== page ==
Faculty Advisor:

Erika Zavaleta

Sikina Jinnah

Partner Organizations:

City of Oakland Public Works Department, Environmental Services Division

Environmental Science Associates

Chinonso Uzowihe

Washington D.C., United States and Nigeria

During his capstone year, Chinonso started working with the Sustainability Team within the city of Oakland’s Environmental Services Division. He continues to work in this role helping to advance and advocate for equitable, just and inclusive planning processes in Oakland, California.

Chinonso is particularly interested in the CSP program because of its focus on coastal communities and climate change, location, and partnerships. Furthermore, he points out that being in California would be an opportunity to learn how the state and local cities are taking steps to combat environmental change, carbon emissions, sea level rise, and generally acting as a global leader in environmental policy. While at CSP, Chinonso would like to explore stakeholder engagement in coastal climate action, in addition to how current environmental policy impacts local communities and coastal health. He has participated in multiple NSF funded field opportunities, including the STEM Student Experiences Aboard Ships (STEMSEAS) and an REU in Belize.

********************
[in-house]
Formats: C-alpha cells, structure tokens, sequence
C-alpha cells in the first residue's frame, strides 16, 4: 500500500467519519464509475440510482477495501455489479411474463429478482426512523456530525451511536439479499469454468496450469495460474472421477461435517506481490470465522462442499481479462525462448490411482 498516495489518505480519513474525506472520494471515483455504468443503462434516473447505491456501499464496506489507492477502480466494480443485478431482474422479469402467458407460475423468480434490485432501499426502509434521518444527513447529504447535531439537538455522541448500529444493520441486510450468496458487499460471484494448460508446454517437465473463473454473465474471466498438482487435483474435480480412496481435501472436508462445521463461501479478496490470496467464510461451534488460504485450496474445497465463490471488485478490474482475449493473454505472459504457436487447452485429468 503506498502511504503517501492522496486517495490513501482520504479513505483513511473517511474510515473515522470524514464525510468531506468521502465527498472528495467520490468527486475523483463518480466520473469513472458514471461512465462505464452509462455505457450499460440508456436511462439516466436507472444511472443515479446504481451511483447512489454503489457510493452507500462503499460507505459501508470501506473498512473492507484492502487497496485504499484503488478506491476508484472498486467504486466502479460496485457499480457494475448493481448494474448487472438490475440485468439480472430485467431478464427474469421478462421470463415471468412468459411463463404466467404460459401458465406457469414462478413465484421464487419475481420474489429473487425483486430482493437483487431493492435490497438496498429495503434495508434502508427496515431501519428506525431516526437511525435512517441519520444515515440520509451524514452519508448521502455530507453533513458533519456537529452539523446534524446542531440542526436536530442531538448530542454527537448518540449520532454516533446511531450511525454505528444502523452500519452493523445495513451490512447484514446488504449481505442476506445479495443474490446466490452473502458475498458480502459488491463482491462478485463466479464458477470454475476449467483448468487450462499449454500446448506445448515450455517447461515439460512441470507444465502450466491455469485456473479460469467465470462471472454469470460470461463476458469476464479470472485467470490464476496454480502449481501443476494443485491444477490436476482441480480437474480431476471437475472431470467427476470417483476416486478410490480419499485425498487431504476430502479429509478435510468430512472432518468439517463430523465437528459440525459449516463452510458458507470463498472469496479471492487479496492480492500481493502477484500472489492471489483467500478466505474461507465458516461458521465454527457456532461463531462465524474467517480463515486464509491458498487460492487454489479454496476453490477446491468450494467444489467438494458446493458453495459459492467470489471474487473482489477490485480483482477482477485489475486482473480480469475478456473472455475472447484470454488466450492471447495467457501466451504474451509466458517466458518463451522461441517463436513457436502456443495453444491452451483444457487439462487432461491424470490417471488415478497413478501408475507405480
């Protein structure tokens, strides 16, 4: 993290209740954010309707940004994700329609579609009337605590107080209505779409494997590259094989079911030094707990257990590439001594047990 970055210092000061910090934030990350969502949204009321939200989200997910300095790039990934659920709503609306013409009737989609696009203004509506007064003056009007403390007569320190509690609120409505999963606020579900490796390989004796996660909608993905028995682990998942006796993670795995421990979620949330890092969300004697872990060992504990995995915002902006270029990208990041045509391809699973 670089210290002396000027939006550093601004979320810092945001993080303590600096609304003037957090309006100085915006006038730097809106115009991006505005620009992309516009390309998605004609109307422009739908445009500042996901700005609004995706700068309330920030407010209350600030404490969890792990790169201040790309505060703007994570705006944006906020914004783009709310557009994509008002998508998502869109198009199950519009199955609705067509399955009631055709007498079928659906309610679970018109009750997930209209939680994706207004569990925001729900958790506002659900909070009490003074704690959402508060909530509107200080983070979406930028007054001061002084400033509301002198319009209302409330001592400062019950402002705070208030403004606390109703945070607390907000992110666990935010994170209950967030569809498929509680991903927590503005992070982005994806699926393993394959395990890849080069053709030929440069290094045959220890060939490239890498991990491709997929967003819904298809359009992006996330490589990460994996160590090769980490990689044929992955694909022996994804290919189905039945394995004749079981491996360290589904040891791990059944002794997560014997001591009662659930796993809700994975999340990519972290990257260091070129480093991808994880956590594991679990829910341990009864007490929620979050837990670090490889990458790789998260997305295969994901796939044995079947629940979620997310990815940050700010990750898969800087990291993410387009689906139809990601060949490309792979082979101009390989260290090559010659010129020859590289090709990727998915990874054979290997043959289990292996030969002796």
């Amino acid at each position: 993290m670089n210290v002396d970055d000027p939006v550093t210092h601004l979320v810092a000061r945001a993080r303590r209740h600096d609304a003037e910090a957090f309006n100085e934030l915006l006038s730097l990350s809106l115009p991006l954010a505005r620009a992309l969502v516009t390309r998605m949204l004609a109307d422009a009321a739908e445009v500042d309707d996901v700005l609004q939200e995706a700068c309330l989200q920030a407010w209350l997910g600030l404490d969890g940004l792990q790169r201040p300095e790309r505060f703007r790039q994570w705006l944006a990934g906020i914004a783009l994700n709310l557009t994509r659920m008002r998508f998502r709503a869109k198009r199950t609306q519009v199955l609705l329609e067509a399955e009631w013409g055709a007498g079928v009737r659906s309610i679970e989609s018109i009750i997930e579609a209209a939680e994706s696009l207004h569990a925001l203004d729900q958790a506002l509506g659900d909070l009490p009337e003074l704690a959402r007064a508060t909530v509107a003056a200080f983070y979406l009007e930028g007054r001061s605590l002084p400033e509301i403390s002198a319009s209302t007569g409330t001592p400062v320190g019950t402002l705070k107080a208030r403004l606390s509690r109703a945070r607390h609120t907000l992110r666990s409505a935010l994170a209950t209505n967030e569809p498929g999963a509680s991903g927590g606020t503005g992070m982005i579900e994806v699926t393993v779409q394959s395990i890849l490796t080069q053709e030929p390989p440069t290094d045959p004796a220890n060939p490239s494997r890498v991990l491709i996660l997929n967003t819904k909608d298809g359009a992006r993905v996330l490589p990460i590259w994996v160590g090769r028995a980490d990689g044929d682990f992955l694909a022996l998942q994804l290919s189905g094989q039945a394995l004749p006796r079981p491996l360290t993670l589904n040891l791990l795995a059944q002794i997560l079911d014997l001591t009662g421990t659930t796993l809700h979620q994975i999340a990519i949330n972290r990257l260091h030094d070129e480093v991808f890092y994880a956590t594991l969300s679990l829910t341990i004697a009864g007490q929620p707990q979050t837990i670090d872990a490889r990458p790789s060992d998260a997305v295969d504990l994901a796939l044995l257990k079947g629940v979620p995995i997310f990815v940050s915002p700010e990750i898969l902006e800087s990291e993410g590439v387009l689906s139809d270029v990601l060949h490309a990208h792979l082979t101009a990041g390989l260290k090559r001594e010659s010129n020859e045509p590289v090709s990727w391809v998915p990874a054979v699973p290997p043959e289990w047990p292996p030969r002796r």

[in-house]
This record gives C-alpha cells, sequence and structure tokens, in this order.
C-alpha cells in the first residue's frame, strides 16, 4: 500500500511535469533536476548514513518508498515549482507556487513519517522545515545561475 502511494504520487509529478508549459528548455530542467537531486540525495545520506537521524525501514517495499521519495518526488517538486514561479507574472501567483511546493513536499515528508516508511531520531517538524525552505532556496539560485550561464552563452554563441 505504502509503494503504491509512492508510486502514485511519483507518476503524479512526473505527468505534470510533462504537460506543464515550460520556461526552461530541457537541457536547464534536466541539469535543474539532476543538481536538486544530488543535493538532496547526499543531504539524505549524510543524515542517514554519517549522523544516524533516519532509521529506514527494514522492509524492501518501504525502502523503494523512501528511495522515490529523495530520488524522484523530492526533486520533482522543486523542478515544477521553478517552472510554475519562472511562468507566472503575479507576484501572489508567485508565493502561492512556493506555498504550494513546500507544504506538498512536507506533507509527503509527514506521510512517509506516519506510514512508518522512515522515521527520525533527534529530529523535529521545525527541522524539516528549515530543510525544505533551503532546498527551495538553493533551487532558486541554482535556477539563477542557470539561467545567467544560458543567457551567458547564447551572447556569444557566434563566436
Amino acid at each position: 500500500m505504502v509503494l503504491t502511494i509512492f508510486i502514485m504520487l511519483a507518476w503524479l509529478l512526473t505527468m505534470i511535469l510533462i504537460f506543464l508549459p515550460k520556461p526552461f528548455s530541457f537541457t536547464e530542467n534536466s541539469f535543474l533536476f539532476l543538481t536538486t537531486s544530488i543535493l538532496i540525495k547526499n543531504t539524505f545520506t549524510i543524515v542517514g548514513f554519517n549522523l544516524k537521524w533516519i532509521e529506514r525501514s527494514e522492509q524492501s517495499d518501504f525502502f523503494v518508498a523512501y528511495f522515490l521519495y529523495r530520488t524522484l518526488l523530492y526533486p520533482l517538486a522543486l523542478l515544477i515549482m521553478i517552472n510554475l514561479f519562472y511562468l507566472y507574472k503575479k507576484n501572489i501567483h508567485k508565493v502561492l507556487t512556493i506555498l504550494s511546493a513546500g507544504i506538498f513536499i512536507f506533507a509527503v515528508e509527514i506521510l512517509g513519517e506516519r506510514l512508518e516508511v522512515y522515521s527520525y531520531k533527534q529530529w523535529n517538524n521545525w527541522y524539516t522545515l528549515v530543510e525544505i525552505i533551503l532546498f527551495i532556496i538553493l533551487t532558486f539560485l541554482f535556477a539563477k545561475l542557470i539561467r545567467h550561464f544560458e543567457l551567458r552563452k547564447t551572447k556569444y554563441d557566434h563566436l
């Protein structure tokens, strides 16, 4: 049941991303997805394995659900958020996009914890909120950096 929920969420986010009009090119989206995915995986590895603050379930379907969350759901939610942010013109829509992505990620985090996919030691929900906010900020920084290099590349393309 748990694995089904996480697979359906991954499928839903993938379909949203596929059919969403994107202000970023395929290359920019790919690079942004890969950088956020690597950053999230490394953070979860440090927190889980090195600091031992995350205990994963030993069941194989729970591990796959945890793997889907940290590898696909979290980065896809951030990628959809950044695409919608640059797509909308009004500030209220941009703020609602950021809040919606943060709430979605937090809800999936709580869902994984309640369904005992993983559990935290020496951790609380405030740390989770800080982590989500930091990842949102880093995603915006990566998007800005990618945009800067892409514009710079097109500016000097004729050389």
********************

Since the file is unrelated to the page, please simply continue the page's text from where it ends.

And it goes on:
Read about Chino's Year 2 Capstone